German Chancellor Angela Merkel said that the memory of the Prague Spring -- a short-lived democratic uprising in Czechoslovakia 40 years ago -- should be kept alive.
The Soviets put down the Prague Spring uprising by force in August 1968
For many in the former Soviet-bloc states of Eastern Europe, 1968 was not so much about student protests but about the memory of events like the Prague Spring, Merkel said on Saturday, June 21, in her weekly podcast.
"Not only were economic reforms introduced, there was also a bit more freedom for the population," said the chancellor, who grew up in communist East Germany.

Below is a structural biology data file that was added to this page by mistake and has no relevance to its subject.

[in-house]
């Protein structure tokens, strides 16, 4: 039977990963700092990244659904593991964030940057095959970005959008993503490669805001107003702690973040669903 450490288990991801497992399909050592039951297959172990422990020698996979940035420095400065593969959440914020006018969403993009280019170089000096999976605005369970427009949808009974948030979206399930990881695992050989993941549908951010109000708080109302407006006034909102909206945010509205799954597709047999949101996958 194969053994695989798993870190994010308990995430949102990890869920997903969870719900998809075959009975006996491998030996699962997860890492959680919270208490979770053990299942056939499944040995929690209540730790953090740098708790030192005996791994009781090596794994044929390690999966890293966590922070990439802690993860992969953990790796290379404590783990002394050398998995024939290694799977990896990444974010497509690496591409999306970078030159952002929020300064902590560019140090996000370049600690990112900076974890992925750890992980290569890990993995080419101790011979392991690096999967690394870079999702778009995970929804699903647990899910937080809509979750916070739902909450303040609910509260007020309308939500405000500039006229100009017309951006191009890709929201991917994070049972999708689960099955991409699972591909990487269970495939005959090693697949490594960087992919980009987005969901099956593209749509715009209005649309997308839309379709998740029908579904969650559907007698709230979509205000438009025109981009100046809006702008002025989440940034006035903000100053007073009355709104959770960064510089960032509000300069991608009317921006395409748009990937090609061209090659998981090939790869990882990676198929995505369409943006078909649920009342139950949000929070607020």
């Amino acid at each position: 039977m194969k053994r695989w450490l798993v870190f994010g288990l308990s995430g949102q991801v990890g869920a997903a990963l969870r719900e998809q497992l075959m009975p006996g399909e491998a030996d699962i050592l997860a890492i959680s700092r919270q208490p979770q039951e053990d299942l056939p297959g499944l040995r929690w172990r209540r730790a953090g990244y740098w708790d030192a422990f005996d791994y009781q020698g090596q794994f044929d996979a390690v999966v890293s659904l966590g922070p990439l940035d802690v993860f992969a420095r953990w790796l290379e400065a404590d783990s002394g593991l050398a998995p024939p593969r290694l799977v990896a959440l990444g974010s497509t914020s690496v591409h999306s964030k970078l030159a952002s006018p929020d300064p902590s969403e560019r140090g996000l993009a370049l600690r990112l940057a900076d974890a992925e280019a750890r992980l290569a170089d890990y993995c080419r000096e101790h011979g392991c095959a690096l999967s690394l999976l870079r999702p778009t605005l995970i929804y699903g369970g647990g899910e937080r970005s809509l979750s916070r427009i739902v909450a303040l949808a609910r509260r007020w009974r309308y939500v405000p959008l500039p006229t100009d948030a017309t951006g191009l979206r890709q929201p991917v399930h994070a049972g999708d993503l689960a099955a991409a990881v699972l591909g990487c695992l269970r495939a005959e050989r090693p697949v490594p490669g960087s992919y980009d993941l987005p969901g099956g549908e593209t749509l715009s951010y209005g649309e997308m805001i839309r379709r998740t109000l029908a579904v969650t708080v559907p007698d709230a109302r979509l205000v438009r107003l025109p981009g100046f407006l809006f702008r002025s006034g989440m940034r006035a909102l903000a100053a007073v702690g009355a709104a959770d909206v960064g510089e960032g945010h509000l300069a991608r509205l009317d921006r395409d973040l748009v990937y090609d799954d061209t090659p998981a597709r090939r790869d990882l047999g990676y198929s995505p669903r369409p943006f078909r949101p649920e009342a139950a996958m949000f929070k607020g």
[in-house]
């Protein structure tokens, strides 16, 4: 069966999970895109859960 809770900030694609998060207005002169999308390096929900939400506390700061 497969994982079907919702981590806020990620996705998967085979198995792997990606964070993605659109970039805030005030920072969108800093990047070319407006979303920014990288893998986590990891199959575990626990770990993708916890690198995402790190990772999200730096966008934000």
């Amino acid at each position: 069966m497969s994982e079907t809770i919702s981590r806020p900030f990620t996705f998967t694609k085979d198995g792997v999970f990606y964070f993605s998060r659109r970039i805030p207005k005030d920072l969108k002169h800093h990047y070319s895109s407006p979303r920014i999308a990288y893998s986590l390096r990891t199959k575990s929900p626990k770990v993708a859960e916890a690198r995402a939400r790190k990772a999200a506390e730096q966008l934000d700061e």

Merkel linked the events in Prague to the 1953 mass protests in East Germany, the Hungarian uprising in 1956 and the Polish Solidarity movement of the 1980s.
All these events contributed to the fact "that we can live in peace and democracy on our continent today," she added.
The Prague Spring communist reform movement was crushed by a Soviet-led invasion in August 1968.
To mark the occasion, Merkel will be joined by Czech Prime Minister Mirek Topolanek and his Slovak counterpart Robert Fico at a remembrance ceremony in Berlin on June 25.